I'm a sitter-on-the-fence in regards to CGM. The inaccuracies in the technology make me dislike the concept, but the one underlying and undoubtable feature it offers, from my point of view, is the reassurance it gives.
I don't have access to CGM technology, and when I did have access to it for 5 days, I was still hanging in the air if I liked it or not. What I hear is that the more you use it, the more 'in tune' it becomes with your body, and thus the more accurate the readings are.
Because one of my greatest frustrations with blood glucose testing, that stupid little prick on the edge of my poor fingers that I do time and time again, is that it is only a snapshot of what is happening *right* then. For instance, I'm 5.7 right now which is pretty damn good for pre-bed. But I've been at work - so will I fall a little? I have a decreased basal for the hour after work to allow my body to 'catch up' with itself, if you know what I mean --
but guess what I just checked? I was on the wrong basal pattern all day. It explains a lot...I have 3 basal patterns - day off, early shift, late shift. Yesterday I worked the early shift and must have forgotten to change over to the late shift pattern for today. D'oh.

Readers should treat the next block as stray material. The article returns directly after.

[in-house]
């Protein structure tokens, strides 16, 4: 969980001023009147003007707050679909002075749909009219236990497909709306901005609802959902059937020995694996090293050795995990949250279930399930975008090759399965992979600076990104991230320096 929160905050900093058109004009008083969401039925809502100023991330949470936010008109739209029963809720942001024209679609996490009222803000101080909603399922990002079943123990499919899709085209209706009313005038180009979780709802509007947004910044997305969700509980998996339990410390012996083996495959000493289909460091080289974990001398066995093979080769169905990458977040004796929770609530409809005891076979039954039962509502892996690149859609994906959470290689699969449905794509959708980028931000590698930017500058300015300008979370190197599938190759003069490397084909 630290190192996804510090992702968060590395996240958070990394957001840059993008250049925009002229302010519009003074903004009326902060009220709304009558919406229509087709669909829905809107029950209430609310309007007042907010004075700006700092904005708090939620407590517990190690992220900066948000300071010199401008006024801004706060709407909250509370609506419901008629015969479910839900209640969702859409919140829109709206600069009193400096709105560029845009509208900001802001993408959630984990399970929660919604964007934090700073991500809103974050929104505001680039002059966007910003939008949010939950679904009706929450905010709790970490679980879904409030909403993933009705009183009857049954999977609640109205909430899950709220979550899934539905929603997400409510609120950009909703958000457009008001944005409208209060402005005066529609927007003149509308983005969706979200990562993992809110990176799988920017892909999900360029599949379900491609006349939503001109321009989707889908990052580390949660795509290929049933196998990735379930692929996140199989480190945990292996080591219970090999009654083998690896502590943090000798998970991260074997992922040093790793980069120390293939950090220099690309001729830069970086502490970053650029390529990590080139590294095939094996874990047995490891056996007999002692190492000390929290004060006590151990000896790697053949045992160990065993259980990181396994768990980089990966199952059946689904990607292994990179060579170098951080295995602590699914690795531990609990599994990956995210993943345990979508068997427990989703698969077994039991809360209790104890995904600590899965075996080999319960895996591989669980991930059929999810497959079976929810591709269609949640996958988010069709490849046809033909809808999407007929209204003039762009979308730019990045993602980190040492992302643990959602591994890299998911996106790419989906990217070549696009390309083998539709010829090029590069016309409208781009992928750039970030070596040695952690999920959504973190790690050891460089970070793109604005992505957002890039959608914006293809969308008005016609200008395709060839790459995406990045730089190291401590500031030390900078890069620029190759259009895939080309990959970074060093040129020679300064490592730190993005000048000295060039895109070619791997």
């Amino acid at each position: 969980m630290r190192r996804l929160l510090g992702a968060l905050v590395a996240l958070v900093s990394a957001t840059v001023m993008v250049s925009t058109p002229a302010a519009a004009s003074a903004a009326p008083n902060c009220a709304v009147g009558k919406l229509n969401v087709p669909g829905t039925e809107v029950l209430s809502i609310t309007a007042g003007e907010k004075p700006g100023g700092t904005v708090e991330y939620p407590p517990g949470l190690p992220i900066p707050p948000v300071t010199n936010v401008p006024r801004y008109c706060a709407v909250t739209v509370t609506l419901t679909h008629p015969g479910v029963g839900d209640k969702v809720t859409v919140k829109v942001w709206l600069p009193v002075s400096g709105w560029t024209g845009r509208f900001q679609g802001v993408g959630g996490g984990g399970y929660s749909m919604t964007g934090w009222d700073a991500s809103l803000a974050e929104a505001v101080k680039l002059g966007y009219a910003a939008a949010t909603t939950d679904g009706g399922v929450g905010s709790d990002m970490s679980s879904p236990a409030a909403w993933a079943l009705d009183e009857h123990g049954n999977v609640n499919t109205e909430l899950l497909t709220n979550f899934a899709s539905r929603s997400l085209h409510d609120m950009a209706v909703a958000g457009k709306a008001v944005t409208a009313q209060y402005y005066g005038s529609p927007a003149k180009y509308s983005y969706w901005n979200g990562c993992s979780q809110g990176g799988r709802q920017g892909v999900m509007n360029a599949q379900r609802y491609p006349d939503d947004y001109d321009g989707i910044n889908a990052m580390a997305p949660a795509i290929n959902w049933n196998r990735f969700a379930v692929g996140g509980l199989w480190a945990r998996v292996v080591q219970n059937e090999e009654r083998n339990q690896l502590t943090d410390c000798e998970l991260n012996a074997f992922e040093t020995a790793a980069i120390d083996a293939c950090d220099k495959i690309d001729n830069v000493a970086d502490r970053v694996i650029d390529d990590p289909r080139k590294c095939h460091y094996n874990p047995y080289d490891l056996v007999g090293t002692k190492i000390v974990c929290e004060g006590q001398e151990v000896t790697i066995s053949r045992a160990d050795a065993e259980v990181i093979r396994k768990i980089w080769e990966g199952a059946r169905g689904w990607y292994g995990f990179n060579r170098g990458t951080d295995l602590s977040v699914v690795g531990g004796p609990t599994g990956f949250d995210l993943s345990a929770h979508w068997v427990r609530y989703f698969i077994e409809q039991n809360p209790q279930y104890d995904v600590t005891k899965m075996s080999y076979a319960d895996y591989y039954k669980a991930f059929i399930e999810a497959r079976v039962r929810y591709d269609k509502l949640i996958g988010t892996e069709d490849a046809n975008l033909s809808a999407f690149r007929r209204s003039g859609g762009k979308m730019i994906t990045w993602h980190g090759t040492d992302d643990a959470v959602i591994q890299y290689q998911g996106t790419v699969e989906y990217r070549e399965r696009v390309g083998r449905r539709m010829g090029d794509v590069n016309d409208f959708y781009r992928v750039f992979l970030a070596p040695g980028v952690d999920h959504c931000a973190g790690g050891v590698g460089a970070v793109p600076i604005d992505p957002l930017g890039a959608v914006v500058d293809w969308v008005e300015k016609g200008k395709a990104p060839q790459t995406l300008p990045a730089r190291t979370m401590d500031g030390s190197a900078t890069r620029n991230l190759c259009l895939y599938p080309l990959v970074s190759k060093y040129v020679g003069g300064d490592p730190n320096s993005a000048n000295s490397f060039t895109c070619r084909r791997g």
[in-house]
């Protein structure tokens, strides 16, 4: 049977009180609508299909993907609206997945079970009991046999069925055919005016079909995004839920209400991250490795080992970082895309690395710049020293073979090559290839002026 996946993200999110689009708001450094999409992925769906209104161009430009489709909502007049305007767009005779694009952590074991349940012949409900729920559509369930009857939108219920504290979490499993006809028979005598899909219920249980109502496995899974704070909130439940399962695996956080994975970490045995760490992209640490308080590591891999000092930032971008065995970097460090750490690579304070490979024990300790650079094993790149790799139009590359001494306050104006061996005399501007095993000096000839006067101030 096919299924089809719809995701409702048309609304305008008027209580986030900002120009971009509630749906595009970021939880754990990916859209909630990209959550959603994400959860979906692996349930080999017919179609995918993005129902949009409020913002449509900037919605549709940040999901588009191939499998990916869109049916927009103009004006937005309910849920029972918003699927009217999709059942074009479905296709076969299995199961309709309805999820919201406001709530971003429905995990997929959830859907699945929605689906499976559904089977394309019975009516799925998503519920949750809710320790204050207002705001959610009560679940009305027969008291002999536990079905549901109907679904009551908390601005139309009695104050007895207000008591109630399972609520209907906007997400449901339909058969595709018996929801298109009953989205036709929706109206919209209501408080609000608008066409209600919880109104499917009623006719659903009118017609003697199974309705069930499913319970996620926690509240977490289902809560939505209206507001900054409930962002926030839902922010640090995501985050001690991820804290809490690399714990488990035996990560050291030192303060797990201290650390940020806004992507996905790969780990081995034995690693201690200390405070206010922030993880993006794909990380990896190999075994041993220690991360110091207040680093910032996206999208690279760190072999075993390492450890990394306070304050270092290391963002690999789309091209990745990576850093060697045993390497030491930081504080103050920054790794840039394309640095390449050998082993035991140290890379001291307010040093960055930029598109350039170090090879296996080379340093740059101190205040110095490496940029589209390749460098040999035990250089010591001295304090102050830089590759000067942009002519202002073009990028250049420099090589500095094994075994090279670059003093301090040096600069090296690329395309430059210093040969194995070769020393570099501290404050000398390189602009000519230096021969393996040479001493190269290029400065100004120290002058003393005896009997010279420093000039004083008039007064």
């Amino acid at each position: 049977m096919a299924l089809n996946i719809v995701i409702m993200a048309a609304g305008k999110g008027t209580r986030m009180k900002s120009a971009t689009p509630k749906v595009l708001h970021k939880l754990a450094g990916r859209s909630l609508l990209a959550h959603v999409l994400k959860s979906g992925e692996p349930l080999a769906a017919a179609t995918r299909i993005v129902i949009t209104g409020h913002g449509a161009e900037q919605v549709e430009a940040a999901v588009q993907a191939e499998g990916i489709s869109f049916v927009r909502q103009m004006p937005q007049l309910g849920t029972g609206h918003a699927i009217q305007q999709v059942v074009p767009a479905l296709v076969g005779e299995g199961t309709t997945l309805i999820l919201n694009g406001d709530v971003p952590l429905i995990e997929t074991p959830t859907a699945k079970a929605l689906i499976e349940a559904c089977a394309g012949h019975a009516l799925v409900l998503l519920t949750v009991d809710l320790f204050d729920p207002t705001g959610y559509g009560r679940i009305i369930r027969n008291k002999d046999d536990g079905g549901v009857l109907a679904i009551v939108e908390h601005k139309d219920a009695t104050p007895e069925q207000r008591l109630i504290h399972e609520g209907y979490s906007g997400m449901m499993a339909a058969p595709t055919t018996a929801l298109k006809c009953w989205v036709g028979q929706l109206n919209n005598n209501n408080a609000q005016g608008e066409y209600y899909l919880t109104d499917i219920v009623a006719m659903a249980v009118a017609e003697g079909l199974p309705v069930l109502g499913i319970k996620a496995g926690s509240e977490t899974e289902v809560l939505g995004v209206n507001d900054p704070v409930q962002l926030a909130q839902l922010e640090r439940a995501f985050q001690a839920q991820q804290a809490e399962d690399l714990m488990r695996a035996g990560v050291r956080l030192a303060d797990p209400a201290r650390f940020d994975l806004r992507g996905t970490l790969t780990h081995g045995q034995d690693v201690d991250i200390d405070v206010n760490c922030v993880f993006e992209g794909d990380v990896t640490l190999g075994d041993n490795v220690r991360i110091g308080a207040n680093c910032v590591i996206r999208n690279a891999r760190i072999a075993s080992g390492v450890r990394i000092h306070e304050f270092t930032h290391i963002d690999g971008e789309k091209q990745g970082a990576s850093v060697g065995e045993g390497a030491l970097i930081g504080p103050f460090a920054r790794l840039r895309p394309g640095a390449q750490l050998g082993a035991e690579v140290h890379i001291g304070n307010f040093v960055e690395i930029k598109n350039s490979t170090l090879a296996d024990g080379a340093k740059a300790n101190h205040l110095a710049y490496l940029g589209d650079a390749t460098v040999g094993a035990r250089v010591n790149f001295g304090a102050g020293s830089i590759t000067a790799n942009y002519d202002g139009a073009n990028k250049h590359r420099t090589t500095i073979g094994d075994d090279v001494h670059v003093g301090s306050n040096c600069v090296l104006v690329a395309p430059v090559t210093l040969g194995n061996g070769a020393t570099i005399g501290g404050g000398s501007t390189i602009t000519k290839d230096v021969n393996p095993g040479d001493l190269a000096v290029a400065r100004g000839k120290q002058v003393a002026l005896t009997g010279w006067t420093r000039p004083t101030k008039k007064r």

I guess that means a 3am test to see where I am.
But back to my general point - BG testing only gives you an instant update. The beauty of CGM, so I hear, is that it gives a much wider picture. As I say, I appreciate it isn't 100% accurate and doesn't replace testing - but the overwhelming benefit I found was the reassurance of having some general idea of what the heck my levels were doing.
Sometimes my little brain just can't work out what to do with a BG of 5.7 and having been on the wrong basal and active insulin and having a snack before bed and having a lie in tomorrow and how do you even BEGIN to work that out?!